Bing Maps just keeps getting cooler -- some would say more so than Google Maps -- and the latest trick will appeal to star gazers and armchair astronomers alike. Evolving from a client-based app to a Silverlight web-based implmentation, the WorldWide Telescope (WWT) project is now a Bing Mapps app.
"The WorldWide Telescope application allows you to view most of the features available in the Silverlight client right in Bing Maps," Chris Pendleton a Bing Maps Technical Evangelist for Microsoft, wrote in a blog post . "Yes, the WWT provides real time information about how the space is moving over the Earth. This provides context for where celestial entities are in real time if you were to look up at the night sky."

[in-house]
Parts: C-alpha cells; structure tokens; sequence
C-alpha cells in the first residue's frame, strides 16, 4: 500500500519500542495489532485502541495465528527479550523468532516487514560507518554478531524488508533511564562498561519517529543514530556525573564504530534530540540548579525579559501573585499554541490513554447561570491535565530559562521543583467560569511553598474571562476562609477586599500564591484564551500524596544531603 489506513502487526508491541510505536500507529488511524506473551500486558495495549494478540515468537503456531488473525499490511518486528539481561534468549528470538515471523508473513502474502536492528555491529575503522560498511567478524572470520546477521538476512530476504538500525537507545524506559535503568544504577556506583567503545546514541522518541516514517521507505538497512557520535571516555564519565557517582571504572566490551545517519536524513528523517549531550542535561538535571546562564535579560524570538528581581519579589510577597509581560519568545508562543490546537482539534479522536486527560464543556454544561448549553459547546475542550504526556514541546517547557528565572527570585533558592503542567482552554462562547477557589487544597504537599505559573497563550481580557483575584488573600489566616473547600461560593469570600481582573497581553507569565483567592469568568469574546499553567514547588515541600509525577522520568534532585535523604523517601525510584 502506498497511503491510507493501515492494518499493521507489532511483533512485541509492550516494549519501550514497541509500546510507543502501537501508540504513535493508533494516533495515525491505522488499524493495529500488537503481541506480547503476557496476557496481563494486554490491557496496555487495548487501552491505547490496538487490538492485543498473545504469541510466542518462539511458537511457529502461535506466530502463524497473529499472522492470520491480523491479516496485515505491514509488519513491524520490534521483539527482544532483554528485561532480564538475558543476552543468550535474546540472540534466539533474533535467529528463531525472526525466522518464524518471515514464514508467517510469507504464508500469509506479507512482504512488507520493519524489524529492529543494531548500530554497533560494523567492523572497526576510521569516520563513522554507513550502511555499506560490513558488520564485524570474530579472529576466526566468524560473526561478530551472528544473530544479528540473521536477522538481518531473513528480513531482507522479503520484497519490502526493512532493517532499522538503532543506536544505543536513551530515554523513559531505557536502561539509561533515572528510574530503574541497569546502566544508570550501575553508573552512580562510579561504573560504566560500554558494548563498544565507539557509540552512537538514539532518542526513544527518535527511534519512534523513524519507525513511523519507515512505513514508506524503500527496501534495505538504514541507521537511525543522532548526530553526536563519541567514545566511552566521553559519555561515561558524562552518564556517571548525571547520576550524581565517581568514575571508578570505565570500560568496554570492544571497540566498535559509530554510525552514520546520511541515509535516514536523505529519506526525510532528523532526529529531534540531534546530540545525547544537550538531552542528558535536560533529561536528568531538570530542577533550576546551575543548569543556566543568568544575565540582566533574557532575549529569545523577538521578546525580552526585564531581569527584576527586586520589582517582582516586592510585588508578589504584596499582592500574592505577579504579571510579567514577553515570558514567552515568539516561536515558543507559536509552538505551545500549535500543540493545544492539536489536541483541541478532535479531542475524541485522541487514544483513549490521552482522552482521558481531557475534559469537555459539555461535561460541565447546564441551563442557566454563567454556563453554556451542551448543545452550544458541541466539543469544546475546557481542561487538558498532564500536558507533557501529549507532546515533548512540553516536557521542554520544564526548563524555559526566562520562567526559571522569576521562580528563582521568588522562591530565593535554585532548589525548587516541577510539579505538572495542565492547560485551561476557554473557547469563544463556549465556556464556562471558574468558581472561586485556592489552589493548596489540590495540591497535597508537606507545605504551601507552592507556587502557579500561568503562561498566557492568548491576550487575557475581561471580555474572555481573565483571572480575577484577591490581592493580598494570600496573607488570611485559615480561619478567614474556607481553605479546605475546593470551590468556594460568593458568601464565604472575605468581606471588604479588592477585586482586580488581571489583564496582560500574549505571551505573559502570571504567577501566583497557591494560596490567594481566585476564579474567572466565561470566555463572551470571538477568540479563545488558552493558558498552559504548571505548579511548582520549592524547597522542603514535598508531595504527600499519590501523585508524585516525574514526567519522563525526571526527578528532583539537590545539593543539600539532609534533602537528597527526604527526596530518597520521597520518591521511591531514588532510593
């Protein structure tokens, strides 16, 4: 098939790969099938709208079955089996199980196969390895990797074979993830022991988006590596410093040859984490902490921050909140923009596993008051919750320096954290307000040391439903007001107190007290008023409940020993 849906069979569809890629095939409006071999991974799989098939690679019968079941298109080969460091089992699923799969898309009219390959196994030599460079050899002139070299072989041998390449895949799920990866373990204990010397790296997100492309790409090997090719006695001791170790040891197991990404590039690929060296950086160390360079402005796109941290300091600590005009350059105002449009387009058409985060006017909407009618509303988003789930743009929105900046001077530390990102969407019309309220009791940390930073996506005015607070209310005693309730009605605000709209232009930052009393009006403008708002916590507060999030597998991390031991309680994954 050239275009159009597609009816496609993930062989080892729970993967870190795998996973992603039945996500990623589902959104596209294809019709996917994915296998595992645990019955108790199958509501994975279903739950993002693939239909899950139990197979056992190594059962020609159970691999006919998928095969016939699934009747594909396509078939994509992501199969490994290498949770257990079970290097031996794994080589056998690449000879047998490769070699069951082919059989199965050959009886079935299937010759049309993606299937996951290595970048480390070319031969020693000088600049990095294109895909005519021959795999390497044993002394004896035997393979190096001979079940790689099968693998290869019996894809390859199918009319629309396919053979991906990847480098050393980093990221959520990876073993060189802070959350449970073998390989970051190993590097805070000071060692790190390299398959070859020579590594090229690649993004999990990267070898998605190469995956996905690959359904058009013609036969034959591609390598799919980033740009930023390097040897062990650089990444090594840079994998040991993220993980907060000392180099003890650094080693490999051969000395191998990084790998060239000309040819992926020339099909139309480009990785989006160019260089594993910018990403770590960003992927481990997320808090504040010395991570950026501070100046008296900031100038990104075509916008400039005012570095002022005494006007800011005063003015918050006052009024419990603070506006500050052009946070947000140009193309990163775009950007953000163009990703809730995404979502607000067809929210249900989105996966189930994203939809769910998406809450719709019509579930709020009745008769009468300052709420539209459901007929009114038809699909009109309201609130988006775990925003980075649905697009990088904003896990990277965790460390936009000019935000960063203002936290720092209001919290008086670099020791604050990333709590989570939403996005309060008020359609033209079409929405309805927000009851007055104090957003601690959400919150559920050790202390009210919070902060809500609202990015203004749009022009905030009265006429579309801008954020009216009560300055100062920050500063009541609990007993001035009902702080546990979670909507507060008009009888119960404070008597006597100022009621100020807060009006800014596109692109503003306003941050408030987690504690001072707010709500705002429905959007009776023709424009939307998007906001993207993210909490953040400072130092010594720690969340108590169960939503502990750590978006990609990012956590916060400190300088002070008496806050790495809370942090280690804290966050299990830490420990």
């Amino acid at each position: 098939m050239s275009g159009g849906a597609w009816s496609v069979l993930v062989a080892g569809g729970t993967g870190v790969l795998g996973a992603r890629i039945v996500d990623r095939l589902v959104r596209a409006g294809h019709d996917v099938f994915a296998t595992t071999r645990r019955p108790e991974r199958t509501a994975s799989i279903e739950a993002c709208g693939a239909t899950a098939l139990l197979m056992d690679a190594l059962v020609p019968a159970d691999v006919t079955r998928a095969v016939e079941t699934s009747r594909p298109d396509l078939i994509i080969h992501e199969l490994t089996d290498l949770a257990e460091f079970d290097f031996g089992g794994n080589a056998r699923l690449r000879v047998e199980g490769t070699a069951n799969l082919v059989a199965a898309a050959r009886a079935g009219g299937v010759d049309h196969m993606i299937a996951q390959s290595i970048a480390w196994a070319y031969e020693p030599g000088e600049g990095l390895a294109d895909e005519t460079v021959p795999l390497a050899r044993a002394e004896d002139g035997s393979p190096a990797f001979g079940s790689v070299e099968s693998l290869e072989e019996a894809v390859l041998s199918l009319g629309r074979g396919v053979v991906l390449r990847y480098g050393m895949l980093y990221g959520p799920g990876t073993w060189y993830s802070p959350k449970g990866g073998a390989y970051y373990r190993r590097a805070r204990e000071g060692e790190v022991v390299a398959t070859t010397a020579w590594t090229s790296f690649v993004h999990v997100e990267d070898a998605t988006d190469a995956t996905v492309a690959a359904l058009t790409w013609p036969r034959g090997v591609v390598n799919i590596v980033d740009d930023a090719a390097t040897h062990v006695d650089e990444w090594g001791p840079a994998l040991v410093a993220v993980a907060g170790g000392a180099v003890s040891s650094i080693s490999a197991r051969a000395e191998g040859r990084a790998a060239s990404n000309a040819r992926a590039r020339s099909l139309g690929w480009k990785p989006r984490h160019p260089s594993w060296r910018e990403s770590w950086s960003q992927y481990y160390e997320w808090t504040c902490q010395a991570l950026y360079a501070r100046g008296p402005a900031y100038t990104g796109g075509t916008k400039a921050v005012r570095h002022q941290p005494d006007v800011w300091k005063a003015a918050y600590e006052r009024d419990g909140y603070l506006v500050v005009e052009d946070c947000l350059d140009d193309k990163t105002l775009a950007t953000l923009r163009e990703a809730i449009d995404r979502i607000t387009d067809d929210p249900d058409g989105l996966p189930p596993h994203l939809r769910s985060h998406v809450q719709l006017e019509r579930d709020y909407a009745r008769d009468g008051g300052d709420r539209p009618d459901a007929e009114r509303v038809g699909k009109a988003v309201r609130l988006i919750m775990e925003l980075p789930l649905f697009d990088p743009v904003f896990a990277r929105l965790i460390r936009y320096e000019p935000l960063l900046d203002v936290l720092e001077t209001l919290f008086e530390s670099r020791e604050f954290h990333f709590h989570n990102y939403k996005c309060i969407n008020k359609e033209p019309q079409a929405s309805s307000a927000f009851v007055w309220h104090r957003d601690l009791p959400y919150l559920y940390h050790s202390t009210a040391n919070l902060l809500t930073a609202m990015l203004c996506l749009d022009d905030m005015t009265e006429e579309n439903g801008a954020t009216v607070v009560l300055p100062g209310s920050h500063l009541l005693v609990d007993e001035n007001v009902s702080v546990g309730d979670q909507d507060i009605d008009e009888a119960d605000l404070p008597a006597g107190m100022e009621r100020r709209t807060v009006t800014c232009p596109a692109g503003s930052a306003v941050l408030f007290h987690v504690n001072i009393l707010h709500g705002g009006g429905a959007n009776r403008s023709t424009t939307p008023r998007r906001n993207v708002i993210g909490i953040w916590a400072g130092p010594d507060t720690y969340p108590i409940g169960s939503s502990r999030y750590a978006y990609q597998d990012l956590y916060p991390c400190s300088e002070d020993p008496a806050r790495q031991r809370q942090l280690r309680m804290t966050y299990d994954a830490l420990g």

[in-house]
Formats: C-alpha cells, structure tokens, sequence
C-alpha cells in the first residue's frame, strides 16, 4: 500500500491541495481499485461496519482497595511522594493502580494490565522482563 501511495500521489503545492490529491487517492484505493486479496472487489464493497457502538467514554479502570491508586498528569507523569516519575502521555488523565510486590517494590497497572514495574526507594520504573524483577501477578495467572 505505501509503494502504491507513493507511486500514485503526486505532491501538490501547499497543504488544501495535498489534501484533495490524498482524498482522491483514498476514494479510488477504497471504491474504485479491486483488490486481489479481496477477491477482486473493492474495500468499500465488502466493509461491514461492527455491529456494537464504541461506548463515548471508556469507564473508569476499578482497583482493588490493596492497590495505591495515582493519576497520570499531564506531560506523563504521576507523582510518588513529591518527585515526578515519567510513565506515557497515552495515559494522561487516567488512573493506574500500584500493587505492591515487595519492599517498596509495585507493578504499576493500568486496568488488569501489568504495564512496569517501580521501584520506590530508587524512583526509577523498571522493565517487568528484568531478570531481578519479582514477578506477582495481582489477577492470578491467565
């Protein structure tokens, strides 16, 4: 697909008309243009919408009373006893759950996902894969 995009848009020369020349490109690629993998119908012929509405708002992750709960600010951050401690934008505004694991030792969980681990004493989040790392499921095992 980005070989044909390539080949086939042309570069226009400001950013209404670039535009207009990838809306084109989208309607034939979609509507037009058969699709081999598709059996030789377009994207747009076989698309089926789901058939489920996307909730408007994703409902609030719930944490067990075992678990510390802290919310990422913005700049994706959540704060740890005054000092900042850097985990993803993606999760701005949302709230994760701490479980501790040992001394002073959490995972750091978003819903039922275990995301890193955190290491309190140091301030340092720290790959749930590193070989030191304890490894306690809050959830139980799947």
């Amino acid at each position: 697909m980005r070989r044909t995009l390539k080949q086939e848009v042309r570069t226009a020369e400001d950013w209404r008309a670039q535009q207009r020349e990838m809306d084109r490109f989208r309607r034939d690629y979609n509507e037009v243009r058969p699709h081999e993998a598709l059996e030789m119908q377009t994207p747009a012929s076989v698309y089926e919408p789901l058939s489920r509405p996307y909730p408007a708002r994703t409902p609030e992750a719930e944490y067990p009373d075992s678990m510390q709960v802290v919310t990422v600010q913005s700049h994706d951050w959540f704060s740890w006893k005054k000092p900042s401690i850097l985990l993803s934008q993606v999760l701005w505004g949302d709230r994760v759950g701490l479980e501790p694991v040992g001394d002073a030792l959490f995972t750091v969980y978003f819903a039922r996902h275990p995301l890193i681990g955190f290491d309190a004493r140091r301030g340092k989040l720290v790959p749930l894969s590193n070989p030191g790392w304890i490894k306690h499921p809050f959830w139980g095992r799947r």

To try it out for yourself, just head over to Bing Maps and click the Map Apps button in the lower left. Select WorldWide Telescope (first row) and start gazing! If you want to jump straight to the stars, click on Start Here and drop the telescope icon anywhere on the map. As you drag the map, Bing will tell you which constellation you're looking at.
"Now, if you want the SUPER COOL effect you saw Blaise Arcas y Aguera demonstrate at TED you can just click on one of the collections which zips you down to Earth and changes the map stype to Streetside (where available)," Pendleton explains. "Once you're on the ground, just look up!"
Super cool indeed.